Three ions were proposed as a bare minimum for multiple ion detection or for full scan data when there are a limited number of fragments as occurs with newer ionization techniques such as chemical ionization or field desorption mass spectrometry. Three ions and their relative abundances may by appropriate for a specific identification, but the analyst's experience in the context of the problem should guide him to what is adequate. For example, in the analysis of sulfamethazine the choice of the [M+H]+ ion and adducts at [M+29]+ and [M+41]+ appears inadequate to identify sulfamethazine. In general, the greater the number of ions monitored, the greater the confidence in the identification.

Veterinary drugs and the determination of their residues in food by mass spectrometry is a relatively new endeavor in the FDA. During the past several years mass spectrometrists have been requested to review veterinary drug petitions and comment on the adequacy of proposed confirmatory methods which at this stage are considered research procedures. If deemed adequate, the confirmatory procedures, along with the proposed determinative procedure, are subjected to method trials which are collaborative efforts, and are evaluated by five criteria developed for acceptance: dependability; practicability; accuracy; a reliable, sufficient limit of detection known as the lowest limit of reliable measurement and specificity [5]. As mentioned earlier, specificity must satisfy a level of uniqueness such that the mass spectrum must without question be due to the compound being measured. After method trial, the research procedure may be adopted as a regulatory method.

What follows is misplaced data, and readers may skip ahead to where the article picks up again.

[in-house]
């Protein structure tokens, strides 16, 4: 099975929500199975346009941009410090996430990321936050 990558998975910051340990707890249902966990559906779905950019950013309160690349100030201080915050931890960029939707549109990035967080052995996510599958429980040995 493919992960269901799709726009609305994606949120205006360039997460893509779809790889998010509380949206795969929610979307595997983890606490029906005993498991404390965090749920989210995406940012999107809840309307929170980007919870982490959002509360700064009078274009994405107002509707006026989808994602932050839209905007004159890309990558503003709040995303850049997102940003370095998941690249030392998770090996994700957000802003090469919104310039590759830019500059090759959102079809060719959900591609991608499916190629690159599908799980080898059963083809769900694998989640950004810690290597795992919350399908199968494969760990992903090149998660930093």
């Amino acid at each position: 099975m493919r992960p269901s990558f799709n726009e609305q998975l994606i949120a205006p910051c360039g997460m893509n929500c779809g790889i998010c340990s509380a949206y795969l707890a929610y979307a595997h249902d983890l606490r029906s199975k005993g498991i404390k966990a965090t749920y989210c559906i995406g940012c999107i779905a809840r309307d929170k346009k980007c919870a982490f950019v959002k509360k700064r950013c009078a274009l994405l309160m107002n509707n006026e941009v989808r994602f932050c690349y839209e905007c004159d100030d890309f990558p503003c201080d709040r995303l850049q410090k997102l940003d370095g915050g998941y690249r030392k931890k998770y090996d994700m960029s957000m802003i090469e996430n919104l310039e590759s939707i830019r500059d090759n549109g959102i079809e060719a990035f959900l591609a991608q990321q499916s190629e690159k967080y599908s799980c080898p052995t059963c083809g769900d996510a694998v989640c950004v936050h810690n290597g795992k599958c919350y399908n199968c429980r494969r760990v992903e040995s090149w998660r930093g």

Although it became necessary to develop regulatory guidelines for the evaluation of these proposed methods, no rigid set of rules has been set down. We believe it is preferable to leave experimental details to the judgment of the scientist who is developing the method. In this way, a certain fairness is maintained by allowing a variety of choices of techniques, instrumentation, and economics in the analysis. It must be realistically added here that regulatory mass spectrometry lags behind mass spectrometric research frontiers by at least five years. The reasons for this are practical ones. Instrumentation must be commercially available to satisfy practicability requirements. The lag period is not necessarily bad. It provides time for a body of experience to build up using the new technique. After the lag period, it is easier to make judgments as to whether or not the technique satisfies the requirements of regulatory mass spectrometry.

EXAMPLES OF CURRENT DEVELOPMENTS

We would now like to turn to two recent examples of continuing development of regulatory mass spectrometry. The two examples, aflatoxin B1 and tetrachlorodibenzo-p-dioxin (TCDD), involve analytical and instrumental developments which cause us to confront the dilemma created by the search for zero on one hand and the requirements of the regulatory method on the other. Currently, we are using research procedures to analyze for these compounds and are investigating the use of newer techniques such as collision induced decomposition of ions.

The occurrence in foods of aflatoxin B1, a potent carcinogen which arises as a metabolite of certain molds is a growing concern. The presence of this compound in peanut butter, for example, may represent a significant health risk to the young due to their high consumption of this foodstuff. Traditionally, the confirmation of aflatoxin B1 has been based on the chick embryo assay, which requires microgram amounts of material isolated by thin-layer chromatography at some considerable effort, time and expense [7].